Sometimes, Breaking Up With Your Boss Is Hard To Do


On Friday I’m going to have that “it’s not you, it’s me” chat with my boss.

I’ve had sleepless nights over it. I don’t know how he’s going to react. I’m not sure what I’m going to say. Do I go into all the trivial things that really piss me off, or do I talk about the bigger picture — the “I hate working full-time” picture? The “Singaporean manners shit me to tears” picture? The “we are very lonely here” picture? Do I break it to him gently, or just hit him with the fact that I’m quitting?

My boss is quite dishy. He is calm, considerate and patient when appropriate; sarcastic, snarky and inappropriate when appropriate. I’m going to miss him. I don’t really know if I can convey how much I will miss him without sounding like a lunatic stalker. (He’d probably love to have a stalker, too, and I just can’t give him the satisfaction.)

I’ve done this before, broken up with bosses. Some breakups came waaaaay too late. One boss left me. That hurt, a sharp and personal pain like an unexpected bikini wax.

One boss I mourned for nearly a year. Before the breakup, we were on the phone together several times a day. He’d fly to Melbourne for drinks and fancy dinners. He’d fly me to Sydney and put me up in a five star hotel and let me loose on the posh parts of the city with a company credit card. He even danced a jig when I snagged an interview with someone-or-other — I forget now. But I missed him after we broke up. And I missed the company credit card, too. Oh yeah, that boss was dishy too.

Another boss, an asthmatic, would put a grin on my face every morning when he called to breathlessly ask me what I was doing that day. If it was anything vaguely exciting, I’d hear the psssht of his inhaler and feel the thrill of victory.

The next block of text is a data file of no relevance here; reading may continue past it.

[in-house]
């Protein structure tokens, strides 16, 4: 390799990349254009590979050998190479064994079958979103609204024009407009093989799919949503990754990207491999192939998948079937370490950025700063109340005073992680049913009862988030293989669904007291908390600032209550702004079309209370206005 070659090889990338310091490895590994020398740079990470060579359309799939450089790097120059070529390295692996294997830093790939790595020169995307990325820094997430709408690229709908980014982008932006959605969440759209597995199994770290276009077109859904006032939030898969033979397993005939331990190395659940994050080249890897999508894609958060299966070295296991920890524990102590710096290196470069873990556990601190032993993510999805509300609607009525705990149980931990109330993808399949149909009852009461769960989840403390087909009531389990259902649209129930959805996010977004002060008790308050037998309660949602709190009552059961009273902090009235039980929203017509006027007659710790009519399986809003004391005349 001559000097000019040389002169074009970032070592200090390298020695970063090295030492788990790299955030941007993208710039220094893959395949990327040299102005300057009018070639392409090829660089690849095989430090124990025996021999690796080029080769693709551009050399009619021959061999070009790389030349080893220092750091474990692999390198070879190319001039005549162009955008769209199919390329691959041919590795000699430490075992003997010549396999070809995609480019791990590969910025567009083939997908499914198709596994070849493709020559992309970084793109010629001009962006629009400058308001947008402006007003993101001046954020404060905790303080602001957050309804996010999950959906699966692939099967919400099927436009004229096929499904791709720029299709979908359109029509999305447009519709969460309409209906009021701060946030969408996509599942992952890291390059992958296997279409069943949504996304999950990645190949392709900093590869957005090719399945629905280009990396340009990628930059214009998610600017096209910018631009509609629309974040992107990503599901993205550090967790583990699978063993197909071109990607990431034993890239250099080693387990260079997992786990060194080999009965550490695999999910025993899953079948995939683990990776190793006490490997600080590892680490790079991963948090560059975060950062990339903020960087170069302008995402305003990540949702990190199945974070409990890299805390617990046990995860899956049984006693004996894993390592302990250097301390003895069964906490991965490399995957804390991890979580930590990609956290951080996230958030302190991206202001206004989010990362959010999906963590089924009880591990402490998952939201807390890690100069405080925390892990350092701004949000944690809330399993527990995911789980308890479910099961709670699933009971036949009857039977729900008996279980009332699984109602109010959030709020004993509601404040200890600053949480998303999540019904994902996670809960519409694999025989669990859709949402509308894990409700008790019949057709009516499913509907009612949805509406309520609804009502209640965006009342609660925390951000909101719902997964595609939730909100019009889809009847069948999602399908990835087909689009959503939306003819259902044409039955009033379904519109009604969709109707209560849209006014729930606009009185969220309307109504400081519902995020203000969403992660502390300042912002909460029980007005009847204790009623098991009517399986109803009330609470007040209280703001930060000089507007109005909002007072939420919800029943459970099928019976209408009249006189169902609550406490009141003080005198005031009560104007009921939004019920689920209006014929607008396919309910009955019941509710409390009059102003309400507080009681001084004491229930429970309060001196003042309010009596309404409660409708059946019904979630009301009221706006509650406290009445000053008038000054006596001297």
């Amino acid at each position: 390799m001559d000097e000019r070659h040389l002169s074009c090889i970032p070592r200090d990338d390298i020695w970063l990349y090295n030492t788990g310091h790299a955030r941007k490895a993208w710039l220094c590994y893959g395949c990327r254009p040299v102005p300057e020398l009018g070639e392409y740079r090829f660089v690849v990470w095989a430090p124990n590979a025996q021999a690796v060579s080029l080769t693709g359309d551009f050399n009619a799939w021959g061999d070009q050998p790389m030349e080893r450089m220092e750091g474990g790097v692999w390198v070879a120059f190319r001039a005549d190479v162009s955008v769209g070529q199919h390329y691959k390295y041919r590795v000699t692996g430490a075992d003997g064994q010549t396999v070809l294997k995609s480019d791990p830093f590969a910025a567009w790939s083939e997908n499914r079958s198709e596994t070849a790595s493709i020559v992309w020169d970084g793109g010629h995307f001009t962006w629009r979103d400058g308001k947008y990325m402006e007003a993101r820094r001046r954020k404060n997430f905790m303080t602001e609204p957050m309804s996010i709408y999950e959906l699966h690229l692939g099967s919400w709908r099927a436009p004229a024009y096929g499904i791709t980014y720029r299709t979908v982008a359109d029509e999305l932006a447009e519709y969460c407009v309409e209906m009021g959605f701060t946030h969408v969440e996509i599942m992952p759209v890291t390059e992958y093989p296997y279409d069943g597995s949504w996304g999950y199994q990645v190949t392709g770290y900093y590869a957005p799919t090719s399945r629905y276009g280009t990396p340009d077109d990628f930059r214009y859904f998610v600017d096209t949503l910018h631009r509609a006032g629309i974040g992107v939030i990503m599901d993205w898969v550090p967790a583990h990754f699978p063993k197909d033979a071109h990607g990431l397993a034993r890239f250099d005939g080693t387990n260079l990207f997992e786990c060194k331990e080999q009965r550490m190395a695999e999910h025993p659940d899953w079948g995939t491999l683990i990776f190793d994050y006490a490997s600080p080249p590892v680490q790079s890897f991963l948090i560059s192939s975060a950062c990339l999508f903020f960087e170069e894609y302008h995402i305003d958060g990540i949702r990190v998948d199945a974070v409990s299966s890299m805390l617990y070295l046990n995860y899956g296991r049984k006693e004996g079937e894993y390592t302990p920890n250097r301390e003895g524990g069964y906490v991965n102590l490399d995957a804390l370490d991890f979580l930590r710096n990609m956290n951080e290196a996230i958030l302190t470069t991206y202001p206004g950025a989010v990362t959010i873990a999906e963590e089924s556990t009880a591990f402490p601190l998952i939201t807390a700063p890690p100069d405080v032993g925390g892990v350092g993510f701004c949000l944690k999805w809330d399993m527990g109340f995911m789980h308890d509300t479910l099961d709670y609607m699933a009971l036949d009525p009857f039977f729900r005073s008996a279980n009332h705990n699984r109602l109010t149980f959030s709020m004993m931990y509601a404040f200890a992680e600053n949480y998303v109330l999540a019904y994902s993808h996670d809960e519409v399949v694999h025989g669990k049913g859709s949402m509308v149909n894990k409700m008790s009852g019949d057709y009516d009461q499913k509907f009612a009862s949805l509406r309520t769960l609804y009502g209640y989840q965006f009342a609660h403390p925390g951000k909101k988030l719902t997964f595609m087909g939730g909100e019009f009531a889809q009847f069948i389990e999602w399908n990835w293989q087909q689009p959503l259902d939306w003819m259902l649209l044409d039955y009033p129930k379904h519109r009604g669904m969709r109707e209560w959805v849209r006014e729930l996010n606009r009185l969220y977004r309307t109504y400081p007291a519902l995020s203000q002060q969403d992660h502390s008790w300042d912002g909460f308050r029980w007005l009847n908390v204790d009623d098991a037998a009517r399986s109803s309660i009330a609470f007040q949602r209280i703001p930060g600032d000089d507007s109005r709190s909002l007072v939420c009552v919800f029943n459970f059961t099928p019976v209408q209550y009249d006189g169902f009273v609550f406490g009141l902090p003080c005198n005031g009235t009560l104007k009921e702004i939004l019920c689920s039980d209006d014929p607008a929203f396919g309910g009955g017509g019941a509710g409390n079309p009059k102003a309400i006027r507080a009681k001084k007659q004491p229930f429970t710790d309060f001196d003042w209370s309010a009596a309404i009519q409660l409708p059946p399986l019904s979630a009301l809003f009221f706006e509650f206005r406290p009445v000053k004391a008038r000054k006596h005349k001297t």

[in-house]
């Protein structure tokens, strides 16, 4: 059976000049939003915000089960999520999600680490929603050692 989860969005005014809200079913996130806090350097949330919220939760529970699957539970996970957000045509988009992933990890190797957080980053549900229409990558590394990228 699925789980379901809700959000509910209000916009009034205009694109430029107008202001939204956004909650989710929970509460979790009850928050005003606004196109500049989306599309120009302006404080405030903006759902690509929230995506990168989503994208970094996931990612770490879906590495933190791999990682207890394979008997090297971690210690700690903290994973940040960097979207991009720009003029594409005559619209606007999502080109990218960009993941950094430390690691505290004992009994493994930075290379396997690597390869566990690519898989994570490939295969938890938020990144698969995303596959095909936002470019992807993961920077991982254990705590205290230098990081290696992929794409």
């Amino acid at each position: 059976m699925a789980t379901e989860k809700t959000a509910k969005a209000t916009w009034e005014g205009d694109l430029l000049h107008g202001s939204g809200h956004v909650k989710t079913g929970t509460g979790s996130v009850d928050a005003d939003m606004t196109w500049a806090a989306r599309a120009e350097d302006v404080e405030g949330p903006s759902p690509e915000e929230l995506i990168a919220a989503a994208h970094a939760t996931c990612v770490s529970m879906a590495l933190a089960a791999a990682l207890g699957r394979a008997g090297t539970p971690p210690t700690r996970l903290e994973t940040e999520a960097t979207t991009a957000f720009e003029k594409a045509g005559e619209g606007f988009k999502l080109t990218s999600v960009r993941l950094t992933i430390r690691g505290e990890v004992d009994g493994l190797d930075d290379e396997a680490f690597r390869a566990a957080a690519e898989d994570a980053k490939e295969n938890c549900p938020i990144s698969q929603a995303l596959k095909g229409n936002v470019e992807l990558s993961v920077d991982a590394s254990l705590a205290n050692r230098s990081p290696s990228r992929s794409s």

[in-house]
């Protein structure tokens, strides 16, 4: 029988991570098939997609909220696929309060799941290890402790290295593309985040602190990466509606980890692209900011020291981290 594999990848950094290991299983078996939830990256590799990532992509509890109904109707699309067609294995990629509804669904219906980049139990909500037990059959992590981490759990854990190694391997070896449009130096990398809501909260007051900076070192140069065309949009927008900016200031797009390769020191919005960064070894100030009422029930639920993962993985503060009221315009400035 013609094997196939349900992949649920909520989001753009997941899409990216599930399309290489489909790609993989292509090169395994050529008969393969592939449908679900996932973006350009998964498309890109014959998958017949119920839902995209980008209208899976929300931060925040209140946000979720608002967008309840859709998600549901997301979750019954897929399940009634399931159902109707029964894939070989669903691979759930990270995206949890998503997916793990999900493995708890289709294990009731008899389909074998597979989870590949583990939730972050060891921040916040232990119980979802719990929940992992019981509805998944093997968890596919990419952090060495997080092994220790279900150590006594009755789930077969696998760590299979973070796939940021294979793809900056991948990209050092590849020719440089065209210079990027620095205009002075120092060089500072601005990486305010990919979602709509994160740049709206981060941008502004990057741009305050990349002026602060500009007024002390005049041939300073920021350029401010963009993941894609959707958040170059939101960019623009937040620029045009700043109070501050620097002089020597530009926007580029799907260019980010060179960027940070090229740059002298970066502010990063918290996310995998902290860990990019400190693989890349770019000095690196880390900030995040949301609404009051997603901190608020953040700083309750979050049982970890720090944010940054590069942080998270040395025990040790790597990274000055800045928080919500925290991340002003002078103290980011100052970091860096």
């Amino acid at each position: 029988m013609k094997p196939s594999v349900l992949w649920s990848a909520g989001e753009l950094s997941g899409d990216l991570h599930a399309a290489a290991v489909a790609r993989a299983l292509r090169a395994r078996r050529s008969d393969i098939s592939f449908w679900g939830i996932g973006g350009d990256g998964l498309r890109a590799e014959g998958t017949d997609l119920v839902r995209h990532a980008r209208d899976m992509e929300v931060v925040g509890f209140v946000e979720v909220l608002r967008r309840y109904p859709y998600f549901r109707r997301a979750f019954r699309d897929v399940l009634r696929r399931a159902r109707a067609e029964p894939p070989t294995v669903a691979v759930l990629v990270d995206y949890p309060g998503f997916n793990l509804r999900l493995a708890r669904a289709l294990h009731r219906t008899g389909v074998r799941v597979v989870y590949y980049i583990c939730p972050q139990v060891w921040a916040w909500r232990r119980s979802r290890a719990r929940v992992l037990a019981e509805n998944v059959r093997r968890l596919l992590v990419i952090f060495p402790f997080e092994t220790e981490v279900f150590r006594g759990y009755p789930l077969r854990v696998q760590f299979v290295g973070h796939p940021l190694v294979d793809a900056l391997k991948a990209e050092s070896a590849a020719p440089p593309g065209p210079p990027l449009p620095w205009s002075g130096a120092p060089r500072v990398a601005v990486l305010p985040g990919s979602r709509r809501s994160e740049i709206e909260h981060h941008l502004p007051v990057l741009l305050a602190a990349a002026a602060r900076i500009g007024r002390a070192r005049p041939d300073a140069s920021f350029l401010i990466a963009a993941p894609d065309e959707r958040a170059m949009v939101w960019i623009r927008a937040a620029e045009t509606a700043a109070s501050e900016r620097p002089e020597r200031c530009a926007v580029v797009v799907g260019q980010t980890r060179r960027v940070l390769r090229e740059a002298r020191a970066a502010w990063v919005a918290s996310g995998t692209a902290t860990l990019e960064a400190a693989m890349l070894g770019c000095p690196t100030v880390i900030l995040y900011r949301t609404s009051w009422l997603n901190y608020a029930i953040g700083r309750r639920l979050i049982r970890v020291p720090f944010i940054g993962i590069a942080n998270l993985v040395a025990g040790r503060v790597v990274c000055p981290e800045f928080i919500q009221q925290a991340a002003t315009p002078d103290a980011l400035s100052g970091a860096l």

I’m going to miss my boss. I’m going to miss the camaraderie of working in an office, even though the camaraderie is severely curtailed by the need for each of us to stare at our computer screens in slave-like-drone-like-zombie-like-devotion for 7 hours and 50 minutes every day. (The company turns a blind eye to the 10 minutes a day we spend peeing and refilling our water bottles at the water cooler.)

I lay awake at night and worry that I’m making a big mistake — letting go of the stable income, the nice house in a friendly leafy street, the company health insurance, the company retirement plan. I try to remind myself how miserable I am at the prospect of catching the bus every day, getting into the lift in my office building, facing the crowds at lunchtime, then catching the bus home again. The work is not so interesting but it’s do-ableΒ  Getting to work kills me. Every trip to the ladies is another voodoo pin in my soul. Oh, and paying the rent, which chews up more than 40% of my salary, is making my badly-dyed orange hair go grey.

So… deep breaths… I have to have the chat. I’m going to have to say, out loud, “time for a chat”, and then walk the walk of shame past so many cubicles into one of the glass-walled conference rooms. Then I will tell my blue-eyed, dashingly grey-haired boss that we are leaving Singapore and, therefore, quitting. It will be the end of the relationship. There is no way I will have his odd British respect once I’m not helping him look good to his bosses. He won’t see it that way, of course. But that’s the stark reality of our relationship. All’s well when the underlings make the boss look good.

Sometimes, breaking up is hard to do. And it really is not him, it’s Singapore. It’s Singapore public transport, it’s working full-time, it’s the night-owl baby, it’s being mistaken for a grandmother, it’s the fact that I’m not learning anything in this job, it’s the fact that we have made no new friends in Singapore in 15 months (we have made colleague-friends and renewed wonderful old friendships, but it’s just not enough, it’s not a fulfilling life), it’s being hot and sweaty all the time, it’s putting on weight from the oily local food, it’s the lack of exercise opportunities in my sleep-deprived working mother life, it’s the shift work, it’s the fact we’re not saving, it’s the fact that this is not an enjoyable life we have in Singapore.